Police catch stranger in dorm

A 36-year-old man was apprehended by police at 11:03 p.m. on Sept. 17 after he was found loitering in Crispo apartments, Ted Marnen, director of Gannon University’s Campus Police and Safety, said.

No one was hurt, and one window was broken.

Marnen said Sgt. Dan Morales of Campus Police and Safety immediately responded to a call from resident students that a stranger had gotten into the apartment building.

Chad Woodrow, who has no listed address, was caught going into three student apartments, Marnen said.

Marnen said he saw Woodrow enter Crispo on the security camera. Woodrow first saw a student prop open the door to bring in clear plastic bags, which Marnen said he thought were probably his groceries. On the student’s last trip in, Woodrow appeared behind him. Woodrow followed the student into the building. The student went straight, and Woodrow walked upstairs, Marnen said.

Woodrow then knocked on a student’s door. When the student opened the door, Woodrow entered, and told the student he needed a place to hide because the police were looking for him, Marnen said.

The student then told Woodrow to leave, but he pushed his way into the apartment. He did the same thing in two other apartments, Marnen said. In the last apartment, he ran into the bedroom and jumped out the window, breaking the glass.

Marnen said he believes Woodrow might have jumped because he heard Sgt. Morales coming. Morales had told Marnen he heard glass breaking when he entered the apartment that Woodrow was in at the time.

As a result of the fall, Woodrow was taken to Hamot Medical Center and treated for a broken leg, three broken ribs and a broken clavicle, Marnen said.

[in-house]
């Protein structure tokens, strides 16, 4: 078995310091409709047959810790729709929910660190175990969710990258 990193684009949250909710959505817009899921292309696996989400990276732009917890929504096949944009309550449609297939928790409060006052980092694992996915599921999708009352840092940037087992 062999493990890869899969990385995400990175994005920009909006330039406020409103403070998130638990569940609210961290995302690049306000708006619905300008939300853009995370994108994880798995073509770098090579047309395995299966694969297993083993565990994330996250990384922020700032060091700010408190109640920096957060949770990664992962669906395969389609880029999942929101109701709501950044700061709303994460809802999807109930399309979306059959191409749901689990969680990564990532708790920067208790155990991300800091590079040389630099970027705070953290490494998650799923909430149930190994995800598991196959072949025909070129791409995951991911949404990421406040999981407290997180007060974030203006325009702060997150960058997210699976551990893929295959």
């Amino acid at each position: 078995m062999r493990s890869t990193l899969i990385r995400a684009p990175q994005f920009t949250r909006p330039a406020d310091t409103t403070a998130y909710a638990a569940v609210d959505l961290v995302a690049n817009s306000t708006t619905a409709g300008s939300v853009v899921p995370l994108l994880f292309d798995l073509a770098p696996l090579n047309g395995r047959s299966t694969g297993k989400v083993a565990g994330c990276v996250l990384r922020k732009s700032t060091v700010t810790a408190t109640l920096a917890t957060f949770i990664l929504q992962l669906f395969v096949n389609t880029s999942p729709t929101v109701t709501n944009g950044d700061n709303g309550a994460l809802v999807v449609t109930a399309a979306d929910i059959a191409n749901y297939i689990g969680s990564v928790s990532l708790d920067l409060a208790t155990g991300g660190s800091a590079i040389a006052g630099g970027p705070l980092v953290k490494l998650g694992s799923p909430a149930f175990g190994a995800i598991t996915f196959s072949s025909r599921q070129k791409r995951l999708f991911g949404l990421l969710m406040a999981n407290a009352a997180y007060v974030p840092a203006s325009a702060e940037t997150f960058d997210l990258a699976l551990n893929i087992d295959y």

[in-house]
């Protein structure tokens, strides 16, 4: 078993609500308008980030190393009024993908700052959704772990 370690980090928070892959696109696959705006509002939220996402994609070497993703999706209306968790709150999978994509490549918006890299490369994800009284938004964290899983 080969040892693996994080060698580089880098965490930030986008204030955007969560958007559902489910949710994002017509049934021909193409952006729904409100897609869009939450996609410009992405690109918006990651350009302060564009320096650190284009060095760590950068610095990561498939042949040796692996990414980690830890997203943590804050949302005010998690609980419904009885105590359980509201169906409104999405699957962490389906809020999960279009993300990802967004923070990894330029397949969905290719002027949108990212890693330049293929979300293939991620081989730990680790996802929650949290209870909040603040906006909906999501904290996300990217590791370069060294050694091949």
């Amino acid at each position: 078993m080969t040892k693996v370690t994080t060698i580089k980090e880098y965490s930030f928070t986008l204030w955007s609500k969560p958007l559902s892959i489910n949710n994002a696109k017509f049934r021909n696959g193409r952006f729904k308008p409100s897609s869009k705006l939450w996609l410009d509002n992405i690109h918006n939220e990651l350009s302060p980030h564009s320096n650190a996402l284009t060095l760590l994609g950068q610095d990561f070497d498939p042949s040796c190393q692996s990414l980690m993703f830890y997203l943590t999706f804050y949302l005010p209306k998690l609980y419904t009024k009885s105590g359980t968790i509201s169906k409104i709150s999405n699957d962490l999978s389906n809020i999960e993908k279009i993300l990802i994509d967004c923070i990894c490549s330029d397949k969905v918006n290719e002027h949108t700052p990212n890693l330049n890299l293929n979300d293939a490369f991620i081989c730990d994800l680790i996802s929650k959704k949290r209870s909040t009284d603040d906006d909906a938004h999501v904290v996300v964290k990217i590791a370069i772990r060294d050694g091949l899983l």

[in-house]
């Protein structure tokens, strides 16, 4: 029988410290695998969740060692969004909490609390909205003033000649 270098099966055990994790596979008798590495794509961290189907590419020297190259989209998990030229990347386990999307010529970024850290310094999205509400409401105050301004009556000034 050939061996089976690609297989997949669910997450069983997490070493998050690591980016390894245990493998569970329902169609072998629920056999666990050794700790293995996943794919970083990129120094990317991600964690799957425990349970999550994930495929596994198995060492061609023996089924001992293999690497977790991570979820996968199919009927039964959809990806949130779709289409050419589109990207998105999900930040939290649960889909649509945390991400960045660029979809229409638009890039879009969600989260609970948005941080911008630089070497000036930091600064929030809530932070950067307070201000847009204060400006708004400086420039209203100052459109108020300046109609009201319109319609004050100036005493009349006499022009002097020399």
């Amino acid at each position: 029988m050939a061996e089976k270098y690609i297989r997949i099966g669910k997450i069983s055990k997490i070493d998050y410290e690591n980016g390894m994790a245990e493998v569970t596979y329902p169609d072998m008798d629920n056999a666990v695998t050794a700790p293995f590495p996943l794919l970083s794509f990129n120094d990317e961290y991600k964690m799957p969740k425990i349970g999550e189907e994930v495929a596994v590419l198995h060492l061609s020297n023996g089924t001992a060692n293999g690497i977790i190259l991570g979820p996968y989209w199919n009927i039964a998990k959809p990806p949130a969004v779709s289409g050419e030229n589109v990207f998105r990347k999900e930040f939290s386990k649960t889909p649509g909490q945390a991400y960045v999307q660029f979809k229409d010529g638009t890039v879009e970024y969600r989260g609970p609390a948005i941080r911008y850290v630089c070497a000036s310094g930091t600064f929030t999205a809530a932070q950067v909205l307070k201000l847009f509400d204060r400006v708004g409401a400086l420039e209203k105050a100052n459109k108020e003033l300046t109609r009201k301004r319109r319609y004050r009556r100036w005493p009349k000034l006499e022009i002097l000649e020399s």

He has since been released from the hospital and has been charged with criminal trespassing, disorderly conduct and criminal mischief. He was being held in the Erie County Prison on a $5,000 bail as of Tuesday.

Marnen declined to reveal the name of the student who let Woodrow in, or the students into whose rooms he trespassed.

Marnen said Woodrow wasn’t under the influence of alcoholic beverages at the time of the incident. However, he said he suspects Woodrow was under the influence of some “mind altering substances.” Marnen said the nature of these substances has not yet been confirmed.

Marnen said students can learn an important lesson from the incident. “Tailgating” – a term he used to describe when a person allows others to come into a building after them by leaving the door open – must be decreased on campus, he said.

Marnen said he doesn’t think students should stop letting in people that they know, but they should be more watchful of whom they let in.

“I hold the door for kids all the time, if I know they’re Gannon students, or they’re in their building,” he said. “I’m OK with that. But this guy was in his late 30s.”

Marnen said “tailgating” is a serious safety issue, but addressing it is simply a matter of everyone being more vigilant about watching who they let in the building after them.

TESSY PAWLOWSKI

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